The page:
Archive for Geoff Dyer

The Look # 1: Julie Flashes

Posted in FILM, literature with tags , , , , , , , , , , on July 25, 2016 by dcairns


Julie Christie flashes the camera in BILLY LIAR.

I am reading and enjoying Geoff Dyer’s Zona — it really is as good as everyone says. The kind of book I’d like to write, if I could settle on a film and if anyone would agree with me on which film was worth settling on.

Dyer has plumped for Tarkovsky’s STALKER, and his discursive approach echoes the antics of a lively mind watching a slow film — sometimes totally concentrated on the sounds and images in front of him, sometimes darting off into memory or fantasy, inspired by the movie but running on a parallel track. Here’s Dyer on a moment when Tark’s characters seem to meet the camera’s gaze ~


This is in direct contravention of Roland Barthe’s edict in his essay ‘Right in the Eyes’, that, while it is permissible for the subject to star into the lens–at the spectator–in a still photograph, ‘it is forbidden for an actor to look at the camera’ in a movie. So convinced was Barthes of his own rule that he as ‘not far from considering this ban as the cinema’s distinctive feature…. If a single gaze from the screen came to rest on me, the whole film would be lost.’

Either the quotation is doing Barthes no favours, or Barthes is a silly man who hasn’t seen enough movies. “Don’t look at the camera!” cries Francis Ford Coppola in APOCALYPSE NOW, playing a documentary director, ignoring the fact that in documentaries (which are, arguably, movies), characters looking at the camera actually ENHANCES the realism. It’s when they’re too good at pretending it isn’t there that the fly-on-the-wall approach starts to seem artificial, staged.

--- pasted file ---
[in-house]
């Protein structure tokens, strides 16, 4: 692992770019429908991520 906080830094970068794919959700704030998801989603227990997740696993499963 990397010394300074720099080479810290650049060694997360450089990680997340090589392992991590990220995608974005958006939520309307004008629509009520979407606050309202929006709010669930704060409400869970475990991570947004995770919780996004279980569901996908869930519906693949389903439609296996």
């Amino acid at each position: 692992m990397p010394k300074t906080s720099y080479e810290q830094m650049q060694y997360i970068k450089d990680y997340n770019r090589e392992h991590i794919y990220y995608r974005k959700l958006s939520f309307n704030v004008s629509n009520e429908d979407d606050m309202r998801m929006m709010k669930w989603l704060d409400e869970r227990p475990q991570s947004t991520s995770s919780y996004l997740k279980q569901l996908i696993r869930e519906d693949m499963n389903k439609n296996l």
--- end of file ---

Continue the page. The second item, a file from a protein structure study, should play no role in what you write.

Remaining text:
Nevertheless, in fiction films it’s true that there’s a convention — which only means that those, quite frequent moments when the rule is broken always seem mildly unconventional. In a mainstream film, the effect is noted, and the ticket-buyer says, “OK, this is a little unusual, but as long as the filmmaker doesn’t get too crazy, I’m going to allow it.”

My favourite video store story: two young men looking at prospective rentals. One picks up the Christian Slater vehicle KUFFS. The other says he’s seen it. “Any good.” “Aye, awright.” “Much action in it?” A micro-pause. “Ah… he talks to the camera.” Said as if this were, arguably, a form of action.

In BILLY LIAR, Julie’s lapse is momentary and obviously unintentional, but in good movies even flaws are good. This scene is already breaking from Billy’s POV, which makes it a violation of the movie’s own rules. If Julie is exceptional enough to merit a scene of her own, away from the prying eyes of the POV character, and devoid of any fundamental narrative purpose (well, it’s introducing Julie, swinging her handbag, and that’s ENOUGH), then surely she’s allowed to sneak a peek at camera operator Jack Atchelor. She’s Julie Christie, she has special privileges.

Inaugurating a little season considering some looks to camera, and what they might mean.


Listing slightly

Posted in FILM with tags , , , , , , , , , , , , , , , , , , on August 27, 2012 by dcairns

“Oh no… can you imagine how sarcastic that coroner’s going to be THIS time?”

I try to avoid writing lists, mainly. I used to make to-do lists, but it seemed to be a way of putting off doing things. And I used to make lists of favourite films, which is perhaps an OK way to start thinking about films, but runs out of value pretty quickly.